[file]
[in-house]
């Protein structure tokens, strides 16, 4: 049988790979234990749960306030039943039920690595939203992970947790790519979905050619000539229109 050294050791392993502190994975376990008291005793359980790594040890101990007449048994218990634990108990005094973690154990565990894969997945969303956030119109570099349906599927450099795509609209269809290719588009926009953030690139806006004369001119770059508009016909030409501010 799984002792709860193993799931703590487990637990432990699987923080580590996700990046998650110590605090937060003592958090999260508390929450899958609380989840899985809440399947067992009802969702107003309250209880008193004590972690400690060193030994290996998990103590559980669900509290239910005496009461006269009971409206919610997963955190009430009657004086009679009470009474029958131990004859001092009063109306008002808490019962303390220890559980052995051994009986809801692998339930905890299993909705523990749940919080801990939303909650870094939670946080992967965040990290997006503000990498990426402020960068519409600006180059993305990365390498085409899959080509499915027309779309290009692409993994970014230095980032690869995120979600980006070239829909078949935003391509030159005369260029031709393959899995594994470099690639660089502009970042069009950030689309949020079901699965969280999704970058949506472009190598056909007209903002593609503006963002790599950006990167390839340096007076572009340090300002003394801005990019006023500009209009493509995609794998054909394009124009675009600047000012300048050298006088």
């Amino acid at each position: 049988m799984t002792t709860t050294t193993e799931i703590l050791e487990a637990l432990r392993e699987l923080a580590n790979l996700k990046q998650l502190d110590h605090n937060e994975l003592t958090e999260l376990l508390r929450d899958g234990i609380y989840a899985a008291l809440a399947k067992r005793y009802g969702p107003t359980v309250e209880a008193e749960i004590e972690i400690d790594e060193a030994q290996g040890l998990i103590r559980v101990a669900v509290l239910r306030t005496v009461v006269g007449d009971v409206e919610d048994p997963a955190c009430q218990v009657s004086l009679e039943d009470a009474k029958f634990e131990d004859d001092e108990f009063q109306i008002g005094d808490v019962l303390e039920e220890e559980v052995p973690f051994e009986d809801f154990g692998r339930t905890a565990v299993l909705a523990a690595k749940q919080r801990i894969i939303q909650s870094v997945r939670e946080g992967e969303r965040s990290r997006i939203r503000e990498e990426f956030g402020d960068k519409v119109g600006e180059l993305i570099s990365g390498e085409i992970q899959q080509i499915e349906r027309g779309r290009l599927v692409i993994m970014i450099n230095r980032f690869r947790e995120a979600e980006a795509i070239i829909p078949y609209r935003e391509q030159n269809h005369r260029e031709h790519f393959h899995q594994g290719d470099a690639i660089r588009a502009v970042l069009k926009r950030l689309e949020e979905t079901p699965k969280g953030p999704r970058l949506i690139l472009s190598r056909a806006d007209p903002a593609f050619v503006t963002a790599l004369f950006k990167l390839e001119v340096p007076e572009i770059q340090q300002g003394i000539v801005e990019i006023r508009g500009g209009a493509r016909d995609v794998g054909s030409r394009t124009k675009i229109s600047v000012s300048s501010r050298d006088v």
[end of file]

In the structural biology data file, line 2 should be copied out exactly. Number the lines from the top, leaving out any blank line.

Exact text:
């Protein structure tokens, strides 16, 4: 049988790979234990749960306030039943039920690595939203992970947790790519979905050619000539229109 050294050791392993502190994975376990008291005793359980790594040890101990007449048994218990634990108990005094973690154990565990894969997945969303956030119109570099349906599927450099795509609209269809290719588009926009953030690139806006004369001119770059508009016909030409501010 799984002792709860193993799931703590487990637990432990699987923080580590996700990046998650110590605090937060003592958090999260508390929450899958609380989840899985809440399947067992009802969702107003309250209880008193004590972690400690060193030994290996998990103590559980669900509290239910005496009461006269009971409206919610997963955190009430009657004086009679009470009474029958131990004859001092009063109306008002808490019962303390220890559980052995051994009986809801692998339930905890299993909705523990749940919080801990939303909650870094939670946080992967965040990290997006503000990498990426402020960068519409600006180059993305990365390498085409899959080509499915027309779309290009692409993994970014230095980032690869995120979600980006070239829909078949935003391509030159005369260029031709393959899995594994470099690639660089502009970042069009950030689309949020079901699965969280999704970058949506472009190598056909007209903002593609503006963002790599950006990167390839340096007076572009340090300002003394801005990019006023500009209009493509995609794998054909394009124009675009600047000012300048050298006088």